MLB Player contracts in context: It’s not all that it seems

Since the MLBPA does such a poor job communicating the nature of the players’ relationship with the MLB to the pubic, let me take a crack at it. As mentioned in my first article on the current conflict, the players almost always lose to the owners in the court of public opinion, substantially hampering their negotiating position. Why?

  • Most baseball fans don’t understand the restrictive nature of the Uniform Player’s Contract, as well as the terms in the Collective Bargaining Agreement dealing with issues of service time (remember Kris Bryant?) and arbitration (“file-and-trial” now being the norm), and how these have been manipulated by the owners to the detriment of the players;
  • Among highly compensated professionals, baseball players are perhaps the most accessible, look the most like the rest of us (they’re neither insanely tall with super-human skills like NBA players nor giants who can chase down most humans and crush them like grapes like NFL players), therefore, seemingly the least worthy of the sums the best players in other sports receive;
  • It is hard to internalize that most players’ careers are pretty short and that they need the money they make to buy time to start a new post-baseball life, and that it’s a relatively small number of players who receive the $100M+ contracts that gain so much attention (and scorn if they’re seen as not earning it on the field according to the fans); and
  • Unlike most skilled professionals at the top of their fields, they can’t seek a better work circumstance whenever they feel like it and often have to play for ownership who thinks of them like chess pieces rather than whole people who have feelings, families, and fears of life after baseball. After all, it’s more than just money. Most people who play baseball and dream about making the big leagues aren’t thinking “Woo hoo, when I make it I’m gonna be rich!” Most of the elite HS and college ballplayers I know just want to play baseball with the best players in the world. The money is a by-product, not the driver of why players (and their families) make all the sacrifices they do over so many years to see if their players can get invited to The Show.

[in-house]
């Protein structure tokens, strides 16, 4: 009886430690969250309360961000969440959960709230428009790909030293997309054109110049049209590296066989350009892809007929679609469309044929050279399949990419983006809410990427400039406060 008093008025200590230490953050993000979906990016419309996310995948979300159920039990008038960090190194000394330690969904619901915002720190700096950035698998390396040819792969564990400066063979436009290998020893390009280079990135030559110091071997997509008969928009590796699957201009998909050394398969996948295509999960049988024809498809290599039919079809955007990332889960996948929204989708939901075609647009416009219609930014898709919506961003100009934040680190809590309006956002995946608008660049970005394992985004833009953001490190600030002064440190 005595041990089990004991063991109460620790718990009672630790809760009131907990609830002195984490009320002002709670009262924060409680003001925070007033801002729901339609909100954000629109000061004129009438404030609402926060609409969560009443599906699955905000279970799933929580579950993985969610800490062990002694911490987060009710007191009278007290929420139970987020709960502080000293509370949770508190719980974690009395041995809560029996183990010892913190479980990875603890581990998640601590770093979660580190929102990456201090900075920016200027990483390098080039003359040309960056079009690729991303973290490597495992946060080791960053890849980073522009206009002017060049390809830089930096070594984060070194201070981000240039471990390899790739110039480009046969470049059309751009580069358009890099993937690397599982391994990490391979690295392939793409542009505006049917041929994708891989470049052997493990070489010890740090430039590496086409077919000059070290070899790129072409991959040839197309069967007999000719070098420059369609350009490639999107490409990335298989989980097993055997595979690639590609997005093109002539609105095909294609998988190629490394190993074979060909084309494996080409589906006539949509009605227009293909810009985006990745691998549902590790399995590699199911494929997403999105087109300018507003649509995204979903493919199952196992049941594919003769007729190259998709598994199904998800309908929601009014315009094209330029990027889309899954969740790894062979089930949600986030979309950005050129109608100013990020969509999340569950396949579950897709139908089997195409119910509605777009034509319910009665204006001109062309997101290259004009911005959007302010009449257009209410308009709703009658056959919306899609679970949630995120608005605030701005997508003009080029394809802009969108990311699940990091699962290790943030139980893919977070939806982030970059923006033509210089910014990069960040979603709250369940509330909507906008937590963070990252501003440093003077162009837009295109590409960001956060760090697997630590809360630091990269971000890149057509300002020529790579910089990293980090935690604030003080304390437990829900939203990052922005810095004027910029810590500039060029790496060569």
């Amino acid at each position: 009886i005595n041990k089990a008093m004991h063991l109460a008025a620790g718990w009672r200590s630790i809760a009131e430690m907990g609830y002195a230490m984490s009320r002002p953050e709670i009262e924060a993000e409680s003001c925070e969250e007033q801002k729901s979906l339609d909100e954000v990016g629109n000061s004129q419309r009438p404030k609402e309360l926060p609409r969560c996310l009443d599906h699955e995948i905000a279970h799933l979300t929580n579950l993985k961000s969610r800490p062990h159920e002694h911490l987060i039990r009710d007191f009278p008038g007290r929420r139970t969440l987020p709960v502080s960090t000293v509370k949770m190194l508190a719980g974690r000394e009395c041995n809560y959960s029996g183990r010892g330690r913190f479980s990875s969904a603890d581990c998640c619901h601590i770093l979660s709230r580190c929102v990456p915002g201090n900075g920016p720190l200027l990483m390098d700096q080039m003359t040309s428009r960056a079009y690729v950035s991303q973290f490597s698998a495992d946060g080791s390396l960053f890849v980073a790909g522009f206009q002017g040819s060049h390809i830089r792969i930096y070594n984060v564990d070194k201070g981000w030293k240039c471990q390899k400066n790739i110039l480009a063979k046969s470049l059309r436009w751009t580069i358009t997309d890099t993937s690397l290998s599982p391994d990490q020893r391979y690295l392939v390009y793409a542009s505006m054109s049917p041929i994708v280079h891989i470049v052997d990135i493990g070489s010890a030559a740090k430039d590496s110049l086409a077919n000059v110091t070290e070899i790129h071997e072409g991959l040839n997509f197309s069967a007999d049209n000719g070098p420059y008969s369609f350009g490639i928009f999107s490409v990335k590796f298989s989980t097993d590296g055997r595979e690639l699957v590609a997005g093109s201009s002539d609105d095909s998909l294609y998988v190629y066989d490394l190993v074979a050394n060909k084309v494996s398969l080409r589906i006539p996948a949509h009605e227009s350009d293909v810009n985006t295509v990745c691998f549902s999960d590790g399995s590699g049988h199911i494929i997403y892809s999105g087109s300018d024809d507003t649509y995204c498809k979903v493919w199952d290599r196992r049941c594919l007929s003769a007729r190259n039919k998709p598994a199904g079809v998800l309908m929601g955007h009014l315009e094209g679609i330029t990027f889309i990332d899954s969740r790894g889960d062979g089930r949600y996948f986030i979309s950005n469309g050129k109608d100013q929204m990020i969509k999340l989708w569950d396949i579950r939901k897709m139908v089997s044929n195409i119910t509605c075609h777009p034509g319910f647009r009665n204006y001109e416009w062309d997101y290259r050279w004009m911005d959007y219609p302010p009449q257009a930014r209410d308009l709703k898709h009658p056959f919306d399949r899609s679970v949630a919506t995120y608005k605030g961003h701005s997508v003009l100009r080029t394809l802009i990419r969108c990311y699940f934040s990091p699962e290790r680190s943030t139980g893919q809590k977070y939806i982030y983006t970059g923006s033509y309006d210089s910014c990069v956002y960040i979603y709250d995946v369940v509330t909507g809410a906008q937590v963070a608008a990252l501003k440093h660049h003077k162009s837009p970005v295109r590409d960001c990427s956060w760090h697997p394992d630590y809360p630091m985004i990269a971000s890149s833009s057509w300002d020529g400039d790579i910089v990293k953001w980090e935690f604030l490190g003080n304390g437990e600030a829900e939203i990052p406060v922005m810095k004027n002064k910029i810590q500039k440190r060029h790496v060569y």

I worked under contract twice in my Wall Street career, when I received guaranteed minimum amounts for services rendered over a period of years. But I could quit at any time. And while I had a non-disclosure agreement as part of my deals, I didn’t have a non-competition clause. This meant that as long as I worked for the firm I’d receive a minimum of the contractual amounts due, but if I wanted to quit and join another firm, even if they were a competitor, I could. And it could be for any reason — more responsibility, greater span of control, better money, whatever. Pretty awesome, right? Well, the players have no such control for at least six years, when they are eligible for free agency. But because of the rules governing club control for the first three years of service and what’s become a brutal arbitration process, many of the best players who have fast starts in their careers never see free agency because they opt to sign a long term deal to avoid the hassle, stress and risk of an annual fist fight for years 4–6. And guess what — a 2007 study found that average service life in the MLB is 5.6 years, meaning that club control over those first six years is a stunningly valuable option, and something for which the players get little value.

Imagine being at the top of your field, you’ve been recruited by a top firm, and your manager says “We look forward to your joining us. Here’s what you’re going to make for the next three years. We can’t wait for you to outperform all expectations. But if you show promise very quickly, we may convert your employment into a consulting arrangement that won’t count as part of the three years you owe us. But to be clear, it won’t be because we want to extend our control over you. It’ll be because you really need to develop some more by working in a consulting capacity while someone fills that full-time role, or because we’re concerned that with your awesome work that you’ll burn out and we don’t want that to happen, right?” How would you feel if you were put in this position? I’d be pretty unhappy and feel as if I was being manipulated. This is for all intents and purposes what happened to Kris Bryant. And guess what the reward is for making it through those three years? Annual arbitration unless you agree to a long term deal.

All of this can only happen because baseball is a sanctioned monopoly and coordination among the owners is accepted practice. This wouldn’t fly in any other part of the business world. But I feel like this reality is never part of the MLBPA narrative when discussing its positions or how it cares for the long-term good of the players and their families. Instead they let the owners drive the narrative of the highest paid players and how expensive it is to run an MLB team. Do they talk about how much the value of the club has appreciated because of the players’ services? No. The MLBPA should. Do they talk about how much money the General Managers of each team makes? No. The MLBPA should. There is massive information asymmetry between what is happening on the owners’ ledgers and what is happening with the players. And until some of this information comes out from the shadows and the MLBPA begins to own the narrative, the players will forever be doomed to lose in the court of public opinion.

managing partner @iaventures. working @thetradedeskinc @transferwise @signifyd @octanelending @memsql @robinhealthco @ethyca_. alumnus @UMich @Columbia_Biz